Thought Box



by HUMRA QURAISHI October 22 2023, 12:00 am Estimated Reading Time: 7 mins, 0 secs

“All that ordinary people across the globe want is peace and dignity, the right to live in their homeland,” writes Humra Quraishi.

The title of this article is a slightly reworked line from a song of The Beatles, ‘Eleanor Rigby’. Paul McCartney talked about the origin of the song in an interview with GQ in 2018, “When I was really little I lived on what was called a housing estate – there were a lot of old ladies and I enjoyed sitting around with these older ladies because they had these great stories, in this case about World War II. One, in particular, I used to visit and I’d go shopping for her – you know, she couldn’t get out. So I had that figure in my mind of a sort of lonely old lady”.

Normally I send my column for publishing every Wednesday, but I skipped a couple of days this week because I wasn’t able to write after seeing the pictures and videos of the bombings in Gaza and the destruction. I was anguished. Never before in the recent history of the developed world, have hospitals  been targeted! Mothers, fathers, babies, teenagers, health workers, rescuers, volunteers…hundreds are killed!

How can anybody bear the pain of being torn away from their homes and made refugees in another country? The hurt remains for generations, as we have seen post partition in India and the many displacements everywhere else where mindless battles are fought by greedy corporations and corrupt politicians. Those waging wars remain safe, and innocent people lose their lives to pay for the sins of the crime mongers.

In earlier days, Indian citizens protested against atrocities on Palestinians. I’ve personally witnessed demonstrations in New Delhi, Lucknow and Srinagar. A rather disturbing change, which is palpable, is how difficult it has become for students, activists and ordinary people to march on the streets and raise their voice against what’s going on in Gaza. The big guns keep on talking tough, but their words carry no weight any longer.

Several heads of State have sided with Israel for obvious political and expansionist motives. But in their speeches, these men in power should confine their ideas to themselves and stop attributing them to the common people. Why should they drag masses into their thinking? Populations are no longer so naïve and immature that they don’t recognise brutality. This isn’t a cricket match where one takes sides? It is a genocide taking place.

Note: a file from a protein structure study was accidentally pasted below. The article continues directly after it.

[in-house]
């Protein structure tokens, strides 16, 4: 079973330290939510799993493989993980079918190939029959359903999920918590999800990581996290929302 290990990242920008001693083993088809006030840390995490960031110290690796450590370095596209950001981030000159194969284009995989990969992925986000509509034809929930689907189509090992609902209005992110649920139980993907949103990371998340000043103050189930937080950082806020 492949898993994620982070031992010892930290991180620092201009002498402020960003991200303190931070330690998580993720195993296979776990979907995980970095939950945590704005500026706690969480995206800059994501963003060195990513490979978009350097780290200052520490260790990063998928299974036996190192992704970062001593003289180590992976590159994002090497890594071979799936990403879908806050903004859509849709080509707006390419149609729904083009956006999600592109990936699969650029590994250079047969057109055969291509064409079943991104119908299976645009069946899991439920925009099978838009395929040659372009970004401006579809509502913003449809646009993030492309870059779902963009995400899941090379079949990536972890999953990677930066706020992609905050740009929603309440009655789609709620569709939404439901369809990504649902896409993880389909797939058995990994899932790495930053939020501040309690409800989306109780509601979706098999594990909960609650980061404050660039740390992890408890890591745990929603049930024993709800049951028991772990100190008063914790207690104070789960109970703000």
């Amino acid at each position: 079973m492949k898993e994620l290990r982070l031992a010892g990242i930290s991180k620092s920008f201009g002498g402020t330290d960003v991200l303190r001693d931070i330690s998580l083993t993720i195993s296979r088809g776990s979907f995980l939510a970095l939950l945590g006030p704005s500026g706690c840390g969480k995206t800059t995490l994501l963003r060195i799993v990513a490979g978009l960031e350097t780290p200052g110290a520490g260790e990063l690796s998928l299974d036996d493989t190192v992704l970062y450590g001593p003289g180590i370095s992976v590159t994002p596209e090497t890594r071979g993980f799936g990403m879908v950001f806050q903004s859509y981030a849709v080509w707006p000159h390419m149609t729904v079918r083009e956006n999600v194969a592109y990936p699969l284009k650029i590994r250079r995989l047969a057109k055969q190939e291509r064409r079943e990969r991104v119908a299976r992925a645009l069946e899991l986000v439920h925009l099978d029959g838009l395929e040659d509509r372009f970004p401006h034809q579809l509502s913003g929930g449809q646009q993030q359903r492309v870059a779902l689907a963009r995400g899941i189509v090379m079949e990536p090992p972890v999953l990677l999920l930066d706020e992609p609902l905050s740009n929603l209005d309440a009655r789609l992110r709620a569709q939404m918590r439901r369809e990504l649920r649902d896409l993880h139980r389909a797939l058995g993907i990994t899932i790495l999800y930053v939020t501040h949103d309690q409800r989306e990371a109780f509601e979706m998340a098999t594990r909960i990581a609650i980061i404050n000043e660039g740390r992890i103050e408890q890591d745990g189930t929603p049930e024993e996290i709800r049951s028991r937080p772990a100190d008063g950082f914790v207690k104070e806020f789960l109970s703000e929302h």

Several neighbouring countries of Palestine are facing civil strife. When I see the images of people killed in car explosions, bombs strapped on teenagers, homes, buildings, infrastructure being fiercely bombarded, families fleeing, settlements razed under the  garb of  ‘search for terrorists’, I wonder who is behind it! ISIS has become a vague term. Who set it up in the first place? Where does it get its funds from? Who strategizes destruction to the minutest detail? Who are the  masterminds behind these deadly tactics that place millions at risk in landlocked states? Who is a terrorist?

In an interview with me, Khan Abdul Ghaffar Khan’s grandson, Asfandyar Wali Khan, explained the reasons behind the turmoil in the world. He said, “If you have  two  badmashes in a  village it’s okay, because they will be busy settling scores with each other. But there will be chaos and confusion if there is only one badmash left! That is the trouble in today’s world. Also, where’s the leadership in the Muslim world? Religion was  used by the Americans in Afghanistan to create a base. Prior to that, Afghan struggles were about nationalism and not about religion. Also, the  ongoing atrocities against the Palestinians are bound to hurt the Muslims the world over. Post 9/11, the situation in Iraq and Afghanistan is being looked at as if they are similar, which is not the case. The true  essence and meaning of Islam is being overshadowed in this chaos, which is unfortunate. Islam stands for justice and peace. It’s a known fact that way back in early 1990s madrasas and other religious institutions, well camouflage, were set up by the CIA along the Afghan-Pakistan border.”